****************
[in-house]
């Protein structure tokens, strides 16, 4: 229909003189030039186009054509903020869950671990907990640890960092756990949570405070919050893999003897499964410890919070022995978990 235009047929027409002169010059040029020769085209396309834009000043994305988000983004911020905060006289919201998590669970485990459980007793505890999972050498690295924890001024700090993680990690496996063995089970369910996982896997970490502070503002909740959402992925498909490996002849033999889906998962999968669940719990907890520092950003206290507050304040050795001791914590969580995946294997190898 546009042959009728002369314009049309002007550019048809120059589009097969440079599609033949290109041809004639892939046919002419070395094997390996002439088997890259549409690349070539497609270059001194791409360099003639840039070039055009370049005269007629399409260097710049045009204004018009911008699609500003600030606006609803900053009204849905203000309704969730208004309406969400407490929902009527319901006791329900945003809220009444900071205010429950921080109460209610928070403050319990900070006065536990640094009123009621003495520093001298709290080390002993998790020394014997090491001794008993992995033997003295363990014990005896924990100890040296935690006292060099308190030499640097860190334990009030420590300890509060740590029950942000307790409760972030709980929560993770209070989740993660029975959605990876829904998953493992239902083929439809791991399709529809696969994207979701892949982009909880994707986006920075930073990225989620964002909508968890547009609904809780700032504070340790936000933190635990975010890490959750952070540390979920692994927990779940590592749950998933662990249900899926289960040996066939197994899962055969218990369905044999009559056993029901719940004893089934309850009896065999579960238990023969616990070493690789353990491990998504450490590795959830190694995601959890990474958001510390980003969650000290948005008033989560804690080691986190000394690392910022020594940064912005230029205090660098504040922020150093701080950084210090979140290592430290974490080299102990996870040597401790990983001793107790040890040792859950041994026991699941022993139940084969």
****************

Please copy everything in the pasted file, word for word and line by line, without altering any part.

[in-house]
């Protein structure tokens, strides 16, 4: 229909003189030039186009054509903020869950671990907990640890960092756990949570405070919050893999003897499964410890919070022995978990 235009047929027409002169010059040029020769085209396309834009000043994305988000983004911020905060006289919201998590669970485990459980007793505890999972050498690295924890001024700090993680990690496996063995089970369910996982896997970490502070503002909740959402992925498909490996002849033999889906998962999968669940719990907890520092950003206290507050304040050795001791914590969580995946294997190898 546009042959009728002369314009049309002007550019048809120059589009097969440079599609033949290109041809004639892939046919002419070395094997390996002439088997890259549409690349070539497609270059001194791409360099003639840039070039055009370049005269007629399409260097710049045009204004018009911008699609500003600030606006609803900053009204849905203000309704969730208004309406969400407490929902009527319901006791329900945003809220009444900071205010429950921080109460209610928070403050319990900070006065536990640094009123009621003495520093001298709290080390002993998790020394014997090491001794008993992995033997003295363990014990005896924990100890040296935690006292060099308190030499640097860190334990009030420590300890509060740590029950942000307790409760972030709980929560993770209070989740993660029975959605990876829904998953493992239902083929439809791991399709529809696969994207979701892949982009909880994707986006920075930073990225989620964002909508968890547009609904809780700032504070340790936000933190635990975010890490959750952070540390979920692994927990779940590592749950998933662990249900899926289960040996066939197994899962055969218990369905044999009559056993029901719940004893089934309850009896065999579960238990023969616990070493690789353990491990998504450490590795959830190694995601959890990474958001510390980003969650000290948005008033989560804690080691986190000394690392910022020594940064912005230029205090660098504040922020150093701080950084210090979140290592430290974490080299102990996870040597401790990983001793107790040890040792859950041994026991699941022993139940084969």